Two recent hateful attacks towards groups in Greater Victoria have sparked condemnation calls and discussions on how to call out attacks of racism.
Last Saturday, David Hill posted a photo on X that showed a “White Lives Matter” poster at the Tillicum Centre parking lot. It also called to “stop white replacement.”
“It’s disheartening,” said Hill.
The poster has ties to a nationalist far-right conspiracy theory with the belief that non-white individuals are replacing white individuals to achieve a political agenda.
The racist poster was eventually taken down from the parking lot light pole, but not before it grew attention online. Hill says he posted it to bring awareness.
“I think when people say things like, ‘Oh, there’s no place for hate in our community,’ I think that’s a platitude,” said Hill. “I think there is hate in our community, and I think it’s important we bring it to people’s attention.”
Saanich Mayor Dean Murdock quickly condemned the poster, adding that the community doesn’t welcome hatred.
“It’s also really important, as leaders, that we’re using our position to amplify a message of welcome, safety, and that hate is not welcomed in our community,” he said.
A few days after the image circulated, Oak Bay Mayor Kevin Murdoch also called out attacks against minorities in his community.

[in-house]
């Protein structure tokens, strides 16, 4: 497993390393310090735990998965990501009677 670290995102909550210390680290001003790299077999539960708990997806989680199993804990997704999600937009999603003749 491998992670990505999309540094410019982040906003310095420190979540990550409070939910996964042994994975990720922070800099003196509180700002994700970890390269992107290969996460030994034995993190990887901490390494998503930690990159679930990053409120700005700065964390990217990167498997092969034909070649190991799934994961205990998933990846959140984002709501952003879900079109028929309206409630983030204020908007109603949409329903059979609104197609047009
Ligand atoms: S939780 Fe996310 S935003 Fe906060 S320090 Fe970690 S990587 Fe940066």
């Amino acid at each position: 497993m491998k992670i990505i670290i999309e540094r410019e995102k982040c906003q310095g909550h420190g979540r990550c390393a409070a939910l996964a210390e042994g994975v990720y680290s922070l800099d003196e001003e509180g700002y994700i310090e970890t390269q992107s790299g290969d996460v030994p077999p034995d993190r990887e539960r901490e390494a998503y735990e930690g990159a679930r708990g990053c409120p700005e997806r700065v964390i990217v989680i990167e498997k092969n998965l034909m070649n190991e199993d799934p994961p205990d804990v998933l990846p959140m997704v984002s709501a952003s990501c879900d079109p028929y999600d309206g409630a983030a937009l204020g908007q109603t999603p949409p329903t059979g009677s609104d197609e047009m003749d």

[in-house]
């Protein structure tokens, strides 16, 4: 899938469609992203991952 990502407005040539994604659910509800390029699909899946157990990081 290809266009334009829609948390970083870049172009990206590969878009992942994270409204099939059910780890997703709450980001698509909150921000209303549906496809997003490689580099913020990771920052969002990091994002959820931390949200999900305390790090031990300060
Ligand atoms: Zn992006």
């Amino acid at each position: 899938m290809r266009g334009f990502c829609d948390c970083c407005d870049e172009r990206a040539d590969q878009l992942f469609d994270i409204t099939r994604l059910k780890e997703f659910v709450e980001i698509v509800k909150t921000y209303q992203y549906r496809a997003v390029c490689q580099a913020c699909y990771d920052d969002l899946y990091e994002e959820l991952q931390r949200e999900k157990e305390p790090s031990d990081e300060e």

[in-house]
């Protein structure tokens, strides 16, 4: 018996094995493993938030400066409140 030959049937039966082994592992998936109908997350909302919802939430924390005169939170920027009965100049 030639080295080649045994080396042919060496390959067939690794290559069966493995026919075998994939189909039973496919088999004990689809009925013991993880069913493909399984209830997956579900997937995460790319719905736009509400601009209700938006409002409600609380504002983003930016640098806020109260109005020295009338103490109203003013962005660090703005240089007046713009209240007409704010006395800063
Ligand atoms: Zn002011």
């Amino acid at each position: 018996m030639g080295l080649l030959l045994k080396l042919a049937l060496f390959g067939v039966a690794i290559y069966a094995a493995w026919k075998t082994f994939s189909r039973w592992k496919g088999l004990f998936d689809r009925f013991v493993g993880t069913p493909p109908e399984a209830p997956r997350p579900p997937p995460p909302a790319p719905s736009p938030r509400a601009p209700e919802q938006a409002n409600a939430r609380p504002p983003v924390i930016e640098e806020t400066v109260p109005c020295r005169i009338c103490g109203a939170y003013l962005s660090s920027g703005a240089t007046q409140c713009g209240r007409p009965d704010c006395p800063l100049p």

“Hearing disturbing reports of online targeting of Jewish-owned businesses in Oak Bay & Greater Victoria. We must stand up to antisemitism and racism in all forms,” said the mayor on X.
Murdoch tells CHEK News he wanted to speak out against the hatred as soon as possible to show support for local minority groups.
“I thought it was worthwhile just to make a comment that it’s not acceptable,” said Murdoch.
“I hear over and over again from people as they’re outraged about that kind of behaviour, but people also feel nervous about saying anything.”
Edwin Hodge, a researcher with the University of Victoria’s Centre for Global Studies, says there’s a fine line between calling out hateful attacks and giving unnecessary attention to hate groups.
“Calling out hate for what it is does run the risk of drawing attention to it, but I think that fear or that worry is mitigated somewhat by the recognition that the majority of folks that you talk to tend to not be very supportive of these views,” said Hodge.
On the other side, Hodge says not calling out acts of hate could send a message to minority groups that their concerns and safety aren’t valid. He adds that the media, public, and politicians have a responsibility to call out attacks for what they are.
“[Giving] a simple sort of description of the event as a racist event isn’t biased, it’s honest,” said Hodge.